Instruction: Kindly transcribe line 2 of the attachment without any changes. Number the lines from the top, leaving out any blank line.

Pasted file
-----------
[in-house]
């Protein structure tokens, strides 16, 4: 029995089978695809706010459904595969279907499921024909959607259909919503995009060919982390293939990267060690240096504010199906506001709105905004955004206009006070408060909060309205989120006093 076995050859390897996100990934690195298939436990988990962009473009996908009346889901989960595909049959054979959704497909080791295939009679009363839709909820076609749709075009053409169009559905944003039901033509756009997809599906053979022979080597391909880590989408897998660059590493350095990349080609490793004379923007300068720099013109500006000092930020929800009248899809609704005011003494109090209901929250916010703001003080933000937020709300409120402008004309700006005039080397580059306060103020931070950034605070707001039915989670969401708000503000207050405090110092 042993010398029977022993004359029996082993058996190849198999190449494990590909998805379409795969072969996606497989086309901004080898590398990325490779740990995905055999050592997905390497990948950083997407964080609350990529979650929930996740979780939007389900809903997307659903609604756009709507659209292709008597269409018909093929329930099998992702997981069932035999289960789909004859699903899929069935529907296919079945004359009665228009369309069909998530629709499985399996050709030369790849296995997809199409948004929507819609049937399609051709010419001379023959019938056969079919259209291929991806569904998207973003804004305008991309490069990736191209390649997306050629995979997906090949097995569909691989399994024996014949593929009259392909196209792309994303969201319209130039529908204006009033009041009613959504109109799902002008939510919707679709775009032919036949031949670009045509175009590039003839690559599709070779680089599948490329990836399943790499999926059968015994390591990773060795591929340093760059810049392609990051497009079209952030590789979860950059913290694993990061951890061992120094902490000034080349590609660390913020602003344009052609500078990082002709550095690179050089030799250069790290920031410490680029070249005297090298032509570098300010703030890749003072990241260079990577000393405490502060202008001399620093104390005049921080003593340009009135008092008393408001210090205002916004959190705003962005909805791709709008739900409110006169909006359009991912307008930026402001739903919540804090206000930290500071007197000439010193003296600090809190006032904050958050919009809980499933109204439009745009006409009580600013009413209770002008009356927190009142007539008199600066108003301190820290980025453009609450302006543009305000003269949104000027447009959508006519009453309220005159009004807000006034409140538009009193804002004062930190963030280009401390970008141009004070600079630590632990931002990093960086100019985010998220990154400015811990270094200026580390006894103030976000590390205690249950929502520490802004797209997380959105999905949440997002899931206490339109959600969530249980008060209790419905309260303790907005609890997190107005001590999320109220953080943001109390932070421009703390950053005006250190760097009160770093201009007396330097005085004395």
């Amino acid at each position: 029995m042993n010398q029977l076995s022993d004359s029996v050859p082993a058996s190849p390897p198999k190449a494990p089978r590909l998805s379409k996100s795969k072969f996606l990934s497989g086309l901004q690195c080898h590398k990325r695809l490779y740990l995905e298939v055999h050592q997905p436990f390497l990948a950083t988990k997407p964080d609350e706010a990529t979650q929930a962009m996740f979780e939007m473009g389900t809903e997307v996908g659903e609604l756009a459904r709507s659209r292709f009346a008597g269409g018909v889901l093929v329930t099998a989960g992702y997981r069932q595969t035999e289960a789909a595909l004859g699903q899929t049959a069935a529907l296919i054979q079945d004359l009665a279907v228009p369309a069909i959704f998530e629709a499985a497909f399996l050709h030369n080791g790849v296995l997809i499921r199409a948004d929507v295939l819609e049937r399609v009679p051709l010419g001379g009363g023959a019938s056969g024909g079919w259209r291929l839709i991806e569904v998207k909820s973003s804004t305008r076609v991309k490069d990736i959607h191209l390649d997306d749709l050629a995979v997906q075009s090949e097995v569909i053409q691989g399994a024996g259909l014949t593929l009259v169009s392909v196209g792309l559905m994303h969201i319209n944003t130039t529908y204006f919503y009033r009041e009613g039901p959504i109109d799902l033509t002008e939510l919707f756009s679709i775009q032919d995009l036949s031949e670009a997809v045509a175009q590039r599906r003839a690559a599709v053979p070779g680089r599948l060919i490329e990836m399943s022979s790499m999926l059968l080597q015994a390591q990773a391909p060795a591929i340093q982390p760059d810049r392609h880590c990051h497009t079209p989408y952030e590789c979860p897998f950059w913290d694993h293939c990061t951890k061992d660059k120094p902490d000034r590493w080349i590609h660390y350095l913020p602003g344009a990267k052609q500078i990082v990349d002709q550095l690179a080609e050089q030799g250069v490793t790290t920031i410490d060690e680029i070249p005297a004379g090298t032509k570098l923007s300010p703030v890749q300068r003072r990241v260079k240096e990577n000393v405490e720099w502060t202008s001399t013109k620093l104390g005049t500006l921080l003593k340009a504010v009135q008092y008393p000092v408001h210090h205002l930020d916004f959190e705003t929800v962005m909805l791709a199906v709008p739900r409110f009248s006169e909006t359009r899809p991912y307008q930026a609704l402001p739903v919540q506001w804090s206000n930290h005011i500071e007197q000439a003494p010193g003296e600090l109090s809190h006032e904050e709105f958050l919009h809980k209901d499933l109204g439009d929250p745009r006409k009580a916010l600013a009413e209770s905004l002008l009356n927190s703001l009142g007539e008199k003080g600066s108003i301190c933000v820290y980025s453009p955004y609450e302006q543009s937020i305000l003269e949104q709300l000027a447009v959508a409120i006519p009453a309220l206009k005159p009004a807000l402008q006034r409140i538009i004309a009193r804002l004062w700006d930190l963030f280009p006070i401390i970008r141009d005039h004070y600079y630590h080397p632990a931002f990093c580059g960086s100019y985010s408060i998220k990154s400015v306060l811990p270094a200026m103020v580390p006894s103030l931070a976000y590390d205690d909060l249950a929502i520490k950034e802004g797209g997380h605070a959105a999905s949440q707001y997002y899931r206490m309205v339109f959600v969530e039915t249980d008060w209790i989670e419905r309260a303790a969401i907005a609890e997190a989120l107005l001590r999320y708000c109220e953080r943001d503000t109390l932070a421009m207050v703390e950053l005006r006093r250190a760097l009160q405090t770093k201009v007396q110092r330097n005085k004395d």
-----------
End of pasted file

């Protein structure tokens, strides 16, 4: 029995089978695809706010459904595969279907499921024909959607259909919503995009060919982390293939990267060690240096504010199906506001709105905004955004206009006070408060909060309205989120006093 076995050859390897996100990934690195298939436990988990962009473009996908009346889901989960595909049959054979959704497909080791295939009679009363839709909820076609749709075009053409169009559905944003039901033509756009997809599906053979022979080597391909880590989408897998660059590493350095990349080609490793004379923007300068720099013109500006000092930020929800009248899809609704005011003494109090209901929250916010703001003080933000937020709300409120402008004309700006005039080397580059306060103020931070950034605070707001039915989670969401708000503000207050405090110092 042993010398029977022993004359029996082993058996190849198999190449494990590909998805379409795969072969996606497989086309901004080898590398990325490779740990995905055999050592997905390497990948950083997407964080609350990529979650929930996740979780939007389900809903997307659903609604756009709507659209292709008597269409018909093929329930099998992702997981069932035999289960789909004859699903899929069935529907296919079945004359009665228009369309069909998530629709499985399996050709030369790849296995997809199409948004929507819609049937399609051709010419001379023959019938056969079919259209291929991806569904998207973003804004305008991309490069990736191209390649997306050629995979997906090949097995569909691989399994024996014949593929009259392909196209792309994303969201319209130039529908204006009033009041009613959504109109799902002008939510919707679709775009032919036949031949670009045509175009590039003839690559599709070779680089599948490329990836399943790499999926059968015994390591990773060795591929340093760059810049392609990051497009079209952030590789979860950059913290694993990061951890061992120094902490000034080349590609660390913020602003344009052609500078990082002709550095690179050089030799250069790290920031410490680029070249005297090298032509570098300010703030890749003072990241260079990577000393405490502060202008001399620093104390005049921080003593340009009135008092008393408001210090205002916004959190705003962005909805791709709008739900409110006169909006359009991912307008930026402001739903919540804090206000930290500071007197000439010193003296600090809190006032904050958050919009809980499933109204439009745009006409009580600013009413209770002008009356927190009142007539008199600066108003301190820290980025453009609450302006543009305000003269949104000027447009959508006519009453309220005159009004807000006034409140538009009193804002004062930190963030280009401390970008141009004070600079630590632990931002990093960086100019985010998220990154400015811990270094200026580390006894103030976000590390205690249950929502520490802004797209997380959105999905949440997002899931206490339109959600969530249980008060209790419905309260303790907005609890997190107005001590999320109220953080943001109390932070421009703390950053005006250190760097009160770093201009007396330097005085004395």